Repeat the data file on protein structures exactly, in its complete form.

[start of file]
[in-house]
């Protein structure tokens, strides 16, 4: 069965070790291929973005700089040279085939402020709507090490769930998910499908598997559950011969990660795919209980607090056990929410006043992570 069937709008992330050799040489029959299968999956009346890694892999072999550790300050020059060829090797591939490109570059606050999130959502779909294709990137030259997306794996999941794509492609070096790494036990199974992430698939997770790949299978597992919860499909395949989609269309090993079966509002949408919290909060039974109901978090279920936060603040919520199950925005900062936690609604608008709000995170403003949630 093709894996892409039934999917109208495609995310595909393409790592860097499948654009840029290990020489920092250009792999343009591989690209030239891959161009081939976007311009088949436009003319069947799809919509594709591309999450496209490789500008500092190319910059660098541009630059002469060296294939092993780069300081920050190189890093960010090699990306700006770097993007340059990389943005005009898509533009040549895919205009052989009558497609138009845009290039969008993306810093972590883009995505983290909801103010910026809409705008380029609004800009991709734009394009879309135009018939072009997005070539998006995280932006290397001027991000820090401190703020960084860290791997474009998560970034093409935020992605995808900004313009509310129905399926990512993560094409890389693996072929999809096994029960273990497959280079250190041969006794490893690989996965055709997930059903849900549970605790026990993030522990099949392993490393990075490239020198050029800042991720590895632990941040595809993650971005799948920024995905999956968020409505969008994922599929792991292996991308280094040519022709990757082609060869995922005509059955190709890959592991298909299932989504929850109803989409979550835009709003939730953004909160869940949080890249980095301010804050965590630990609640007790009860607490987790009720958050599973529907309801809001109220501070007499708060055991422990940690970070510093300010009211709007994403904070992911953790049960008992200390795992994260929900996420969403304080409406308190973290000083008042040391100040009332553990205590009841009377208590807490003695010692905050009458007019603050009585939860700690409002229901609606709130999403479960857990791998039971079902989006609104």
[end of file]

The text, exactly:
[in-house]
């Protein structure tokens, strides 16, 4: 069965070790291929973005700089040279085939402020709507090490769930998910499908598997559950011969990660795919209980607090056990929410006043992570 069937709008992330050799040489029959299968999956009346890694892999072999550790300050020059060829090797591939490109570059606050999130959502779909294709990137030259997306794996999941794509492609070096790494036990199974992430698939997770790949299978597992919860499909395949989609269309090993079966509002949408919290909060039974109901978090279920936060603040919520199950925005900062936690609604608008709000995170403003949630 093709894996892409039934999917109208495609995310595909393409790592860097499948654009840029290990020489920092250009792999343009591989690209030239891959161009081939976007311009088949436009003319069947799809919509594709591309999450496209490789500008500092190319910059660098541009630059002469060296294939092993780069300081920050190189890093960010090699990306700006770097993007340059990389943005005009898509533009040549895919205009052989009558497609138009845009290039969008993306810093972590883009995505983290909801103010910026809409705008380029609004800009991709734009394009879309135009018939072009997005070539998006995280932006290397001027991000820090401190703020960084860290791997474009998560970034093409935020992605995808900004313009509310129905399926990512993560094409890389693996072929999809096994029960273990497959280079250190041969006794490893690989996965055709997930059903849900549970605790026990993030522990099949392993490393990075490239020198050029800042991720590895632990941040595809993650971005799948920024995905999956968020409505969008994922599929792991292996991308280094040519022709990757082609060869995922005509059955190709890959592991298909299932989504929850109803989409979550835009709003939730953004909160869940949080890249980095301010804050965590630990609640007790009860607490987790009720958050599973529907309801809001109220501070007499708060055991422990940690970070510093300010009211709007994403904070992911953790049960008992200390795992994260929900996420969403304080409406308190973290000083008042040391100040009332553990205590009841009377208590807490003695010692905050009458007019603050009585939860700690409002229901609606709130999403479960857990791998039971079902989006609104």